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ULPGC

University of Las Palmas de Gran Canaria
Country: Spain
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68 Projects, page 1 of 14
  • Open Access mandate for Publications
    Funder: EC Project Code: 892267
    Overall Budget: 245,732 EURFunder Contribution: 245,732 EUR
    Partners: ULPGC

    Cardiovascular disease (CVD) is the number one cause of death in Europe. Arterial dysfunction develops with aging making advancing age the primary risk factor for CVD. Advancing age can induce adverse changes in the gut microbiome, which in turn, can activate systemic pro-oxidant and pro-inflammatory signaling pathways with detrimental downstream consequences. One main objective of this project is to investigate the role of the gut microbiome in modulating arterial function with aging. To approach this objective, I will carry out two experimental studies: 1) mouse-to mouse transplant of gut microbiota to investigate if gut microbiota transfers vascular phenotypes. This experiment will show if gut microbiota modulates arterial function with aging, and will provide insight into the mechanisms involved. 2) Germ-free mice with microbiota samples from human subjects to determine the contribution of the human microbiome to a particular phenotype. Cetaceans are long-lived mammals and excellent divers. They undergo constant cycles of tissue hypoxia-reoxygenation and shear stress caused by vascular adjustments while diving. In humans, these adjustments produce an elevation of oxidative stress and inflammation markers and impairment of the endothelial function. Thus, another main objective of this proposal is to explore if cetaceans, i.e. whales and dolphins, have developed an endothelium-protective mechanism to prevent arterial dysfunction with age and diving. To approach this objective I will study vascular function, circulating oxidative stress and inflammation markers, and gut microbiome of cetaceans of different ages in captivity as well as stranded animals. The objectives to investigate the role of the gut microbiome in modulating arterial function with aging will be carried during the first two years in the outgoing phase. This knowledge will be transfer to the host institution for the study of vascular function and gut microbiome in cetaceans of different ages.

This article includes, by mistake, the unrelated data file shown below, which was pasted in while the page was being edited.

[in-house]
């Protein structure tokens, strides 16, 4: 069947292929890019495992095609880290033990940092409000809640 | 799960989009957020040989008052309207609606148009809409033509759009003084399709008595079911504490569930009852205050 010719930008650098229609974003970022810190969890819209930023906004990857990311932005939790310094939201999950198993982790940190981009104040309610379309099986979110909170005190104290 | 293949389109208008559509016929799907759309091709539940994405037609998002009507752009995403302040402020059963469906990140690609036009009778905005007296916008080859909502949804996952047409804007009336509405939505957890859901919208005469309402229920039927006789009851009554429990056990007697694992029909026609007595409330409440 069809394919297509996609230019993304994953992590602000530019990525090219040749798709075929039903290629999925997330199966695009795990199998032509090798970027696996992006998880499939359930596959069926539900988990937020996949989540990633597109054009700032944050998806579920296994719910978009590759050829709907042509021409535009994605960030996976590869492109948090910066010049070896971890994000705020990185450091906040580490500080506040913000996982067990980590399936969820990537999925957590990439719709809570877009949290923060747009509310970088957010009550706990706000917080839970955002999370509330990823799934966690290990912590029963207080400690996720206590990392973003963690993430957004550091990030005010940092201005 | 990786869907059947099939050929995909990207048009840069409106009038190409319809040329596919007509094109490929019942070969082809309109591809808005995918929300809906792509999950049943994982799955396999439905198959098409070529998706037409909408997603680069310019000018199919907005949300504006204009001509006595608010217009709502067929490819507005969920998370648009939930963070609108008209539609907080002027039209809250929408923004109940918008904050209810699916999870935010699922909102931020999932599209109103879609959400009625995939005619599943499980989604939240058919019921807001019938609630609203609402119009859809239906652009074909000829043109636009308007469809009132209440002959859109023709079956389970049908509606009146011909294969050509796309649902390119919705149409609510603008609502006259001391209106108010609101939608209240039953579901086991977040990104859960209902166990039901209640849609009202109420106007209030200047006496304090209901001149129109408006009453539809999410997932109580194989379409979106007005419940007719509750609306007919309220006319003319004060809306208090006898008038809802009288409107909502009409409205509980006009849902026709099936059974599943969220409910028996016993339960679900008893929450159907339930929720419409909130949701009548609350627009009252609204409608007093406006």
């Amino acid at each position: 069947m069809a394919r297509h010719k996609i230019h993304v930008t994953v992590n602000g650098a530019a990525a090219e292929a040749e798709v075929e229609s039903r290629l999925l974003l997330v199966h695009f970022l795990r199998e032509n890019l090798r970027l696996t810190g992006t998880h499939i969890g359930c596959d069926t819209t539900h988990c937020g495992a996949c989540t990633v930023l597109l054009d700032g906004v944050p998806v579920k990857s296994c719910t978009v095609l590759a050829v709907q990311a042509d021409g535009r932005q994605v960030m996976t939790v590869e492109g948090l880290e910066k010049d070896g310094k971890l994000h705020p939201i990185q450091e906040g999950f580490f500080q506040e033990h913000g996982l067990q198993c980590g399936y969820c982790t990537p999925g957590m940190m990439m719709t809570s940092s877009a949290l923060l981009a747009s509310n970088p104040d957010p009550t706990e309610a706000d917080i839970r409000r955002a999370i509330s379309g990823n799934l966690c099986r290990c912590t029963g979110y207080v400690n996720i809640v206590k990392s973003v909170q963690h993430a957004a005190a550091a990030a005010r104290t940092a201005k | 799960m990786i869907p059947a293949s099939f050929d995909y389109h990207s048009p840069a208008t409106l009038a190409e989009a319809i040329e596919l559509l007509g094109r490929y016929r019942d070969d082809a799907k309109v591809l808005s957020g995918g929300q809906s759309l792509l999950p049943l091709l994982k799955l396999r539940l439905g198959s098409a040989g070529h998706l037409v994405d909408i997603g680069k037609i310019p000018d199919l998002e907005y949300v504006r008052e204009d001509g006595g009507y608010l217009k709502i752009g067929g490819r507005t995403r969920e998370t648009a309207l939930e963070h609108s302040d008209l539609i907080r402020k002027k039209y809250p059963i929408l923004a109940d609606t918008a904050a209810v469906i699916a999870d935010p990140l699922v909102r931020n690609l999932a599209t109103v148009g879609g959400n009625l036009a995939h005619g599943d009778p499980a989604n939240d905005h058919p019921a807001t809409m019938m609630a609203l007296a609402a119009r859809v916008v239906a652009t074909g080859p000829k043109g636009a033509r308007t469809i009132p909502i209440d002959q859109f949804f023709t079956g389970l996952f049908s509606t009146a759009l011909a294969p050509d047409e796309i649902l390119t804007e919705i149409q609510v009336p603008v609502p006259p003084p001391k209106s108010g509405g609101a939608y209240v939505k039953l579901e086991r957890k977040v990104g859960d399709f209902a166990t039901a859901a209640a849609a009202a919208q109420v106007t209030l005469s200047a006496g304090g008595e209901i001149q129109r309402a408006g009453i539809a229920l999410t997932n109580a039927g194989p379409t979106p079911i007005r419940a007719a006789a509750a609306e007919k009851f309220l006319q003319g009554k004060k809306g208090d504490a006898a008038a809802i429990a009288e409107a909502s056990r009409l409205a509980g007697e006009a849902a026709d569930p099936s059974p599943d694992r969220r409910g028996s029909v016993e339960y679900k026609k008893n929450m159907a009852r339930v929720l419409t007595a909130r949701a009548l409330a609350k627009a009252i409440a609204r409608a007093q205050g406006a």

• Open Access mandate for Publications and Research data
    Funder: EC Project Code: 101090291
    Funder Contribution: 226,441 EUR
    Partners: ULPGC

    Degradation of plastics is a sequence of chemical and physical changes reducing their molecular weight and mechanical integrity of the polymer and leads to formation of microplastics (MPs). Negative effect of the MPs on the environment is not only physical, but also chemical due to their ability to adsorb and accumulate many persistent organic pollutants The role of MPs as a vector of the contamination is newly formed phenomenon and could fundamentally top off the role of MPs in the ecological systems. Only limited number of scientific papers and research are currently available and published, thus IMPACTAS project aims to change it. University of Las Palmas de Gran Canaria provides unique opportunity to study micropollutants-microplastics topic in terms of islands location, extensive tourism industry, protected natural parks, excellent infrastructure and knowledge of Environmental Analytical Chemistry research group belonging to Institute for Environmental Studies and Natural Resources. Project will focus at few objectives: - Development of analytical methodologies and strategies for the determination of organic pollutants adsorbed on MPs; - spatial and temporal monitoring of micropollutants - microplastics in different environmental compartments and; - environmental risk assessment of micro-pollutants in different natural ecosystems. Objectives of the project are multidisciplinary including combination of analytical chemistry, statistics, biology and environmental sciences. IMPACTAS implies international research visits and placement of the researcher for further knowledge implementation. Expected results have potential to provide state of the art solutions for micropollutants monitoring and control in different environmental and biology systems around Canary Islands which could be transferred across research groups within EU countries. This project is in line with the EU Strategy for Plastics in a Circular Economy and Blue Growth strategy of the European Union